In the early 2000s, my colleagues and I, whose careers took us from the early Atlas and Titan programs at General Dynamics Space Systems to the Lockheed Martin Atlas 3 and 5 programs, and now ULA, began looking at the factors that were holding back space entrepreneurs. One was the lack of a reusable in-space, long-duration rocket stage that could move goods and people between orbits. There are numerous possible applications. Propellant could be carried from the lunar surface to a refueling location at a Lagrange point, one of the places in space where a spacecraft can remain while expending little fuel. Propellant could be carried to Earth orbit to refuel another stage that would boost a satellite to a new location. Resources could be brought to a manufacturing facility or goods could be moved to a staging location for return to Earth. To do those things, an ACES upper stage would need to remain ready for action over a span of weeks, months or years.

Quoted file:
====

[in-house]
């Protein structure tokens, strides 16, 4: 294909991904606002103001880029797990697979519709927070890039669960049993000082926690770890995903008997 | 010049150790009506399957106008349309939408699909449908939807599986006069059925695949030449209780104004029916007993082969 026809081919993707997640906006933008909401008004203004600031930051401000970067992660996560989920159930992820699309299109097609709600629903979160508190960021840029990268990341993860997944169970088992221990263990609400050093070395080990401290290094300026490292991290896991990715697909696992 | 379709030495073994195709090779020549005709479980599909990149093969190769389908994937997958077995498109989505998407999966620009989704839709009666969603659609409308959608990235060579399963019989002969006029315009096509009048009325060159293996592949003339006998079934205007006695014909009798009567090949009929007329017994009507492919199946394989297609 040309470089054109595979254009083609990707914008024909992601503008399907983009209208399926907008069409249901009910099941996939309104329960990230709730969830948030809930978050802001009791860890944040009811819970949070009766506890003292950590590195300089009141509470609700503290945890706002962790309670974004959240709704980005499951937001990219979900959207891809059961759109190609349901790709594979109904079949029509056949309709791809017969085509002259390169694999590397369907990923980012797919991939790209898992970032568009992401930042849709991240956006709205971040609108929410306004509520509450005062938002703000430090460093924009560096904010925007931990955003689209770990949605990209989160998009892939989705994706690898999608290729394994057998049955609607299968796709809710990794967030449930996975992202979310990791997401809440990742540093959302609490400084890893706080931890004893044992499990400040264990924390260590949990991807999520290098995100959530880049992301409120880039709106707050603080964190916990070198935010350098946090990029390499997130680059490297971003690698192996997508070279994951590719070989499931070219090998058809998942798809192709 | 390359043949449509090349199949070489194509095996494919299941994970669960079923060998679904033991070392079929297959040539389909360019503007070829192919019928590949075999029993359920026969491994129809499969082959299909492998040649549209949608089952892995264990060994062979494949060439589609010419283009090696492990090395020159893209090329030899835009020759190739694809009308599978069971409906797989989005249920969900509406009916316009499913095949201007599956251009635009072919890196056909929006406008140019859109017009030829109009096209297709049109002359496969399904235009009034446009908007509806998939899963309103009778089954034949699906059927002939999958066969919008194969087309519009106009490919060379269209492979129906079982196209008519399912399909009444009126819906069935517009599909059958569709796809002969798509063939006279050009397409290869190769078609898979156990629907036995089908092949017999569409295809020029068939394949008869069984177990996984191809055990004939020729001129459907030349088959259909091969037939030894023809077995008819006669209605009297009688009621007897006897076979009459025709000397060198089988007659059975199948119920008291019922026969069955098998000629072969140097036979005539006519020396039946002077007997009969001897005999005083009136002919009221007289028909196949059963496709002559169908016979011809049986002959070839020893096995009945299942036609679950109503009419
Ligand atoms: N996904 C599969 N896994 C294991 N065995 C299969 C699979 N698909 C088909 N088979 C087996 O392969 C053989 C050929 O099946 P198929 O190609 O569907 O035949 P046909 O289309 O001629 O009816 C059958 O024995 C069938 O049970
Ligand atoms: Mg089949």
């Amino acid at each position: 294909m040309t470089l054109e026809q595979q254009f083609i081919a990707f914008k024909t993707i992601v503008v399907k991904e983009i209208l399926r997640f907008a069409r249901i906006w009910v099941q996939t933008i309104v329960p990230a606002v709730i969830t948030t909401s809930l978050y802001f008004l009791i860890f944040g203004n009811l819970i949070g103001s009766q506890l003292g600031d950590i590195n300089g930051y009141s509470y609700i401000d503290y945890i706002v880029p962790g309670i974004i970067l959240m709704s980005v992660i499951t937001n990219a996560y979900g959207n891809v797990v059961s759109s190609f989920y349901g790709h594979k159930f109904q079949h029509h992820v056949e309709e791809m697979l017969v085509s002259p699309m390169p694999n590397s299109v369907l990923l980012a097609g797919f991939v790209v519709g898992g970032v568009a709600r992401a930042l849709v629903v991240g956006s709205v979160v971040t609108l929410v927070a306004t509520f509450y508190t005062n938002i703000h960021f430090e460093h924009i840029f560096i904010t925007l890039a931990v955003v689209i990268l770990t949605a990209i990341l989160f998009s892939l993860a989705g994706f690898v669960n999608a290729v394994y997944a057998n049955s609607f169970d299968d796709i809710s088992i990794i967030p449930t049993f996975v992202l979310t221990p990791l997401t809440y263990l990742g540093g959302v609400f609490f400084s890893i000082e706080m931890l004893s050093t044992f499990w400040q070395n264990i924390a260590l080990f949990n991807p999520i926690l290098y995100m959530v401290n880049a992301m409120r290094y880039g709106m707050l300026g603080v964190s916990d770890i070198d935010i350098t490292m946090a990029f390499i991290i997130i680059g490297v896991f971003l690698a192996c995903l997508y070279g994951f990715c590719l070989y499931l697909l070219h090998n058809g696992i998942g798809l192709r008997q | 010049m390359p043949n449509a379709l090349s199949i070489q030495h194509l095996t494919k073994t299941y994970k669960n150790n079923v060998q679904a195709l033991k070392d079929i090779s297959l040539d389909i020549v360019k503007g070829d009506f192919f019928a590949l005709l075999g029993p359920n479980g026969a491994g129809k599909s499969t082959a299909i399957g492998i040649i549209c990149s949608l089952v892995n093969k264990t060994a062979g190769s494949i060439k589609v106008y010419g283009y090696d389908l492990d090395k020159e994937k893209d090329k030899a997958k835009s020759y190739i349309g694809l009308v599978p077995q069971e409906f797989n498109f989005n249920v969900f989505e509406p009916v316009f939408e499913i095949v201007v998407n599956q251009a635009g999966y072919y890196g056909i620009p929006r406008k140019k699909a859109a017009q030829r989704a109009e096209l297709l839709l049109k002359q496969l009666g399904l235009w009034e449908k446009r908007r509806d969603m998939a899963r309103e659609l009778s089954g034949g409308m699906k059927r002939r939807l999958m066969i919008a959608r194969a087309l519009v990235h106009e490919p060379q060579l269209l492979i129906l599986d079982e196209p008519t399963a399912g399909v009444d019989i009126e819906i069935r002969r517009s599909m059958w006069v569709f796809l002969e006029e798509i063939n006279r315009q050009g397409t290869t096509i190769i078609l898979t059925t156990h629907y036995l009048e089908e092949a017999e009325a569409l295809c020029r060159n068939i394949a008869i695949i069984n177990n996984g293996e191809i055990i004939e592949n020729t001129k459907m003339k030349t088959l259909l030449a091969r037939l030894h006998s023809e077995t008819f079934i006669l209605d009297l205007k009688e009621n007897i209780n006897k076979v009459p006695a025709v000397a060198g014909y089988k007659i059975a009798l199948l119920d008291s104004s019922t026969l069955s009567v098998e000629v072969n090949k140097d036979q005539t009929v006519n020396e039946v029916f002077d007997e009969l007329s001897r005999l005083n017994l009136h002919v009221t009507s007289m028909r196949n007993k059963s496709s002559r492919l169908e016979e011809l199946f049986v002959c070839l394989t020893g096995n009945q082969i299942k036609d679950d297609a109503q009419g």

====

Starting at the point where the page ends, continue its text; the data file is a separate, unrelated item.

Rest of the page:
The long-duration requirement seemed like an unreachable goal when we looked at existing technologies. When delivering a satellite to orbit, an upper stage might need to operate for at most one to eight hours and conduct up to three main engine burns. Upper stage propellants, battery power and maneuvering capability, after all, are finite resources. Enter the ever-creative genius Frank Zegler, who patented an idea based on his experience with the Atlas rockets and their Centaur upper stages that propel massive satellites into orbit. If we could find a way to produce electricity from the propellants carried in the Centaur, we could devote that electricity to pressurizing the tanks, powering the stage’s electronics and providing attitude control for maneuvering. His idea was to run an internal combustion engine off the hydrogen and oxygen gases in the ullage, or empty portion, of the Centaur’s cryogenic tanks and use that to power a generator. This way, the stage could produce enough electricity to power itself, eliminating the need for batteries, along with other benefits. Power could be supplied to recirculate the ullage gases through a compressor and heat exchanger to add heat and energy to maintain the proper pressure in the stage. This would eliminate heavy and expensive helium bottles and plumbing. In addition, those same ullage gases could fuel small hydrogen/oxygen thrusters mounted on a steerable gimbal to eliminate the need for toxic hydrazine fuel and the required bottles and plumbing.